Prepping for Cold Weather: What Your Home Insurance Agent Wants You to Know

The chill of winter is just around the corner, and your home must be fully prepared for the cold weather to set in. At The Ryan Insurance Agency, serving Clarkston, MI, we’re here to meet all your insurance needs and help you keep your home safe as the warm summer weather begins to give way to sleet and snow. 

Winterizing Your Home

Taking a few simple steps to prepare your home for winter can go a long way in keeping you and your family safe. 

Check Your Fireplace

Over the summer, birds and other animals may reside in your fireplace. It’s essential to have a fireplace inspection each year before you light the first fire of the winter. 

Bring the Outdoors Indoors

There’s no reason to leave your grill or outdoor furniture outside during winter. You’ll want to bring most of the contents of your patio indoors, if possible. If you don’t have the room you need to store your outdoor furniture, purchase covers to protect it from the elements. 

Take a Look at Your Roof

Before the first snow of the winter, you’ll want to look at your roof to make sure nothing needs repair. Clear any debris collected on the roof, install snow guards, and be sure you have a snow roof rake tucked away in your garage if you tend to get heavy snow in your area. 

Reach Out to The Ryan Insurance Agency, serving Clarkston, MI, Today.

At The Ryan Insurance Agency, serving Clarkston, MI, we’re here to meet all of your home insurance needs. Please stop by or call us today to discuss the right policy. 

Why home and auto insurance rates are continuing to rise in 2023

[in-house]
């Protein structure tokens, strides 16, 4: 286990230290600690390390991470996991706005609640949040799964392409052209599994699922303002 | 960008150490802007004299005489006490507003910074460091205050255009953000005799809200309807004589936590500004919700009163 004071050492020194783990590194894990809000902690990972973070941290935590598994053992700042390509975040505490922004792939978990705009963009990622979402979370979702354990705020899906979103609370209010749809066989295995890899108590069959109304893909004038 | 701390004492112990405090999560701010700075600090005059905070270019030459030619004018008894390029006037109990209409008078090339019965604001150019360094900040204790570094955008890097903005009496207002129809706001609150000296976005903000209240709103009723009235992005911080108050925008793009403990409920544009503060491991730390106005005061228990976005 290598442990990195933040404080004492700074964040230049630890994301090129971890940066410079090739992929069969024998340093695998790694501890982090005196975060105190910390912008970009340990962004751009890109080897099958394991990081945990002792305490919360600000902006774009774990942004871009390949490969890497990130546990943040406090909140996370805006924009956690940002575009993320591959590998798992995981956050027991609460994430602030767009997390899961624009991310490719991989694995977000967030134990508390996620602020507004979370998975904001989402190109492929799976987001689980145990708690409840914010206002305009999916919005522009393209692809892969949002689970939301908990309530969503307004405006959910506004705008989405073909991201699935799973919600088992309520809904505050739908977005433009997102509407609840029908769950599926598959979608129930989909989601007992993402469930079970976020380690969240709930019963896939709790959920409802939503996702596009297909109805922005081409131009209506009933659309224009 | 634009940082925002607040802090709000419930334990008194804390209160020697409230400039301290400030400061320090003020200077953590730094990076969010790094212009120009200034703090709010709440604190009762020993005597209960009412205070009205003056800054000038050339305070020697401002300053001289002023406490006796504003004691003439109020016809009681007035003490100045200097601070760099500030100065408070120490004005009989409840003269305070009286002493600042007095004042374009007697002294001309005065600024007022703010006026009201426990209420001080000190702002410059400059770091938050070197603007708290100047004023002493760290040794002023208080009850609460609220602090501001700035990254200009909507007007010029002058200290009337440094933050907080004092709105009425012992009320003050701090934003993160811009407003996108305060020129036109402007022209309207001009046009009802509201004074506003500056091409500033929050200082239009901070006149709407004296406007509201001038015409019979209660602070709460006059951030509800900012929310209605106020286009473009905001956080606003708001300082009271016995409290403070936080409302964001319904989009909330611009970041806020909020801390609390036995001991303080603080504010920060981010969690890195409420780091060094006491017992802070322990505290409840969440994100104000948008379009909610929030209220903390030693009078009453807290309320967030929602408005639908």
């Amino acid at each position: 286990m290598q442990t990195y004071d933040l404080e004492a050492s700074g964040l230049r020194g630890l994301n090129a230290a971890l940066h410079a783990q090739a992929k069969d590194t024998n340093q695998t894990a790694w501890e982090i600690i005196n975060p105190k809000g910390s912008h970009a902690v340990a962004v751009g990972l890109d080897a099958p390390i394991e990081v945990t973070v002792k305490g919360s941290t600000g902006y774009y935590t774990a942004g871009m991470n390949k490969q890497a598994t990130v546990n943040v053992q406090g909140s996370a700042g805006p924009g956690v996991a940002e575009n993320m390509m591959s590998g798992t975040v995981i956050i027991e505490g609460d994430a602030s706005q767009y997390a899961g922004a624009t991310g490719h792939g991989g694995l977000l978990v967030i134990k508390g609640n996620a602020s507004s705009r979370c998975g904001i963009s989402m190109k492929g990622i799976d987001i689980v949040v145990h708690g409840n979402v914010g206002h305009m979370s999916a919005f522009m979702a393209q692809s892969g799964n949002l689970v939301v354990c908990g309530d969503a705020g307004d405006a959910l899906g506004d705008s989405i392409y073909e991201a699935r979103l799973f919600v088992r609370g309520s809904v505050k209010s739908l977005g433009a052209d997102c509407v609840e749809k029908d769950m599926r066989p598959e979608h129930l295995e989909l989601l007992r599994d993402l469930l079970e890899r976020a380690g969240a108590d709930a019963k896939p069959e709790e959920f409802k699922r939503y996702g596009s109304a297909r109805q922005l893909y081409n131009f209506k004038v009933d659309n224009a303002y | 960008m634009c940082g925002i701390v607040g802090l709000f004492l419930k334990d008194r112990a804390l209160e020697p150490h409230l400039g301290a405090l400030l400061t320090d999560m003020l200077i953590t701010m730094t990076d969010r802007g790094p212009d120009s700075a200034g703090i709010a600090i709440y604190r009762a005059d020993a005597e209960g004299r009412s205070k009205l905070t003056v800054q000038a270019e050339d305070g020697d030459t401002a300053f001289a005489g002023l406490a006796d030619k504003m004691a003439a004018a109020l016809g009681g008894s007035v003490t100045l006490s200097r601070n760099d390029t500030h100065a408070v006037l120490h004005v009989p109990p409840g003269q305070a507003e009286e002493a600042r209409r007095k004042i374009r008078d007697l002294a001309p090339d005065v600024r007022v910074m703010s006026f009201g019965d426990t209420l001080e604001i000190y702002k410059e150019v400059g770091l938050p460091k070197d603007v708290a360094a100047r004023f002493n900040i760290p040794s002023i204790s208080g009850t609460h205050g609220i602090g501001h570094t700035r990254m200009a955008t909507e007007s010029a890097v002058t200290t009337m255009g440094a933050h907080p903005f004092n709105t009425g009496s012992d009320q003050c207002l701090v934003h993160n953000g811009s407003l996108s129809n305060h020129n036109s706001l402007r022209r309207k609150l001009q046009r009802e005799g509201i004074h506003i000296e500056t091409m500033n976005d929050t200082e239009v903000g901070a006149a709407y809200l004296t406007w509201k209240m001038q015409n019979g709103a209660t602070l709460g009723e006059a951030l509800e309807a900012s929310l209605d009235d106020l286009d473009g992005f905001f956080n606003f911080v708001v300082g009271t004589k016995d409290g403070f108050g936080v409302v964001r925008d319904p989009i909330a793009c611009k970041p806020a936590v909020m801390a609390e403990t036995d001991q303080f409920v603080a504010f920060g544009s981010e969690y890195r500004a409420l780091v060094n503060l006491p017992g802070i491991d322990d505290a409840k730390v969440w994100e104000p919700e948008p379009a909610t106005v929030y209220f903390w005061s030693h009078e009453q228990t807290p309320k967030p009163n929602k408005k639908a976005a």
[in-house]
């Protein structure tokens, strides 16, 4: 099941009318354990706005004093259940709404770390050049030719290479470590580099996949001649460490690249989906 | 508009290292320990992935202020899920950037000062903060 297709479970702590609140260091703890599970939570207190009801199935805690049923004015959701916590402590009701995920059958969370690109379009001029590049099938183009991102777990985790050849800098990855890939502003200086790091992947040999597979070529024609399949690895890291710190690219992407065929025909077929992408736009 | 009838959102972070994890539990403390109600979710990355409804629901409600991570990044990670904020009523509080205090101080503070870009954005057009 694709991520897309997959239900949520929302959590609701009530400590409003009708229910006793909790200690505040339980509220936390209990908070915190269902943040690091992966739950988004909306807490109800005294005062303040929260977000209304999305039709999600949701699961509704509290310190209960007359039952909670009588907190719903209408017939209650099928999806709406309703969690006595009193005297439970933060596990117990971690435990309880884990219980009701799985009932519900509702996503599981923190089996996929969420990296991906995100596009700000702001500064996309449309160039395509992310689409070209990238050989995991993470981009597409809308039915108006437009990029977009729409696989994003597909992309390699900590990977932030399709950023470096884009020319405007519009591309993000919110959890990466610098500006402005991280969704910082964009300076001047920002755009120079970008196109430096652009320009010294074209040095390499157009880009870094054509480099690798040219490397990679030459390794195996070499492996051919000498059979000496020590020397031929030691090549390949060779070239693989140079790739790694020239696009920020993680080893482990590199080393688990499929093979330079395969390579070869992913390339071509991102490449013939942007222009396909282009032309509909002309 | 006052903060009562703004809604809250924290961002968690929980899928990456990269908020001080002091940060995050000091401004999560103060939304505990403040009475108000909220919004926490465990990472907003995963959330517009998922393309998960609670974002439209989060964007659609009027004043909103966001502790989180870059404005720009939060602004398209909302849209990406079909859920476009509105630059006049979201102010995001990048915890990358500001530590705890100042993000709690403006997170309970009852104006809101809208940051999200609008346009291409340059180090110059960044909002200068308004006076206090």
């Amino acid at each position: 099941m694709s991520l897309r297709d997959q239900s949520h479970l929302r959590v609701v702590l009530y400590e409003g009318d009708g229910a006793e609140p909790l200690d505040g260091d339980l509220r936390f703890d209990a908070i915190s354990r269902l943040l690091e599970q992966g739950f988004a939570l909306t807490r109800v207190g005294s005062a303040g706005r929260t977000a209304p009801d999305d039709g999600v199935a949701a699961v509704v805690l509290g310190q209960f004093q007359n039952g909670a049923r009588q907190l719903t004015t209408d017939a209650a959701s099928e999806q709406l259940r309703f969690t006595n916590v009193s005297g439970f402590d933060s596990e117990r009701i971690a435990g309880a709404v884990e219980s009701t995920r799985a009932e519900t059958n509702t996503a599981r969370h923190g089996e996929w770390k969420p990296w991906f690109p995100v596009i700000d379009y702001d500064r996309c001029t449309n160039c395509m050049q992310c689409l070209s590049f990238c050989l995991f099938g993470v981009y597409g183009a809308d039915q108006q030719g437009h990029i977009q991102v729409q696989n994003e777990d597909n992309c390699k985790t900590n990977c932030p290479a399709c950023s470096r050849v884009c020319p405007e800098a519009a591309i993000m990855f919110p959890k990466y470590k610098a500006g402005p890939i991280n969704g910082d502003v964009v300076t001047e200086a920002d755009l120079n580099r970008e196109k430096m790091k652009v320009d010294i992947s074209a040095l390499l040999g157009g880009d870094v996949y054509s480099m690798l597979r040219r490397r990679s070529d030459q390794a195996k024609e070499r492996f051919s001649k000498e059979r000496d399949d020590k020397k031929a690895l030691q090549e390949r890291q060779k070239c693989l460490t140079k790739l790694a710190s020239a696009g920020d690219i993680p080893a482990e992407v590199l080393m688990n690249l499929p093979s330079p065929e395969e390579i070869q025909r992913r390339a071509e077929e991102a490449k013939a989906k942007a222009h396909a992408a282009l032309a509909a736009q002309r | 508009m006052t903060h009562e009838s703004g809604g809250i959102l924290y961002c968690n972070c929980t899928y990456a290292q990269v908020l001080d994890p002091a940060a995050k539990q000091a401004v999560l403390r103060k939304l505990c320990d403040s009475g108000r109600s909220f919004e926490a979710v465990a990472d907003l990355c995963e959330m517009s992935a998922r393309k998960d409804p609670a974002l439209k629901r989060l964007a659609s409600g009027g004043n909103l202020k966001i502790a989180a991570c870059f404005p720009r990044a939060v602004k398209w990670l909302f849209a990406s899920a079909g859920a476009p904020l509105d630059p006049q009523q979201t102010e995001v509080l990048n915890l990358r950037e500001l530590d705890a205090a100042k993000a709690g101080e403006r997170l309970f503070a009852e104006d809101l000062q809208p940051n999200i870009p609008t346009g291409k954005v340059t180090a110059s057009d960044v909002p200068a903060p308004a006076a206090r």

Thanks to an unusual convergence of market trends, ushered in by the pandemic and followed by other disruptive events, you may see a bigger change to the cost of your home and auto insurance than usual when it comes time to renew your policies this year. 
Insurance rates are based on what an insurer thinks it will cost to make you whole in the event of a loss – whether it’s roof damage during a windstorm or a vehicle totaled during a traffic accident. As you’ve likely noticed, pretty much everything costs more than it did even a few years ago.  

What’s driving higher home insurance costs 
If you’ve shopped at Home Depot or Lowe’s lately, you’ve certainly seen that the price tags on building materials have gotten pretty expensive. Last year, the cost of building materials rose 4.7%, reflecting a particularly strong uptick in prices on things like asphalt shingles (16.2%), concrete blocks (18.5%) and drywall (20.4%). 

To make matters worse, the home-building industry is facing a shortfall of more than 300,000 skilled laborers, which is driving up construction-related labor costs. Combined with the high cost of construction materials and historically low housing inventory, this has been making home claims much more expensive for insurance companies.  

What’s driving higher auto insurance costs 
Ongoing supply chain issues are driving a shortage of car parts and equipment, which were 22.3% more expensive at the end of 2022 than they were two years earlier. The overall cost of maintaining and repairing vehicles increased 18.4 % over the same timeframe – exacerbated by a growing shortage of car repair technicians. 

The same issues depleted the supply of new and used cars during the COVID-19 pandemic, and inventories have not yet recovered. As a result, the average price of new cars has risen 20% since 2020, while used car prices have skyrocketed 37%.  

Rising medical costs are another key factor. While the number of injuries and fatalities from car accidents has somewhat declined from its peak in 2021, the rising cost of medical care continues to drive higher claims costs. Between 2020 and 2022, the overall cost of medical care in the U.S. increased 6.8% 

Focus on value as you explore ways to save 
Keep in mind that savings come in many forms. The value of the coverage you choose today may save you more in the long run than the lowest possible premium.  

Contact us to review your current coverage. We’ll help you explore opportunities for discounts that could offset higher rates when it comes time to renew. 

Sources: National Association of Realtors, Federal Reserve Bank of St. Louis, Home Builders Institute, CoreLogic, Consumer Price Index, TechForce Foundation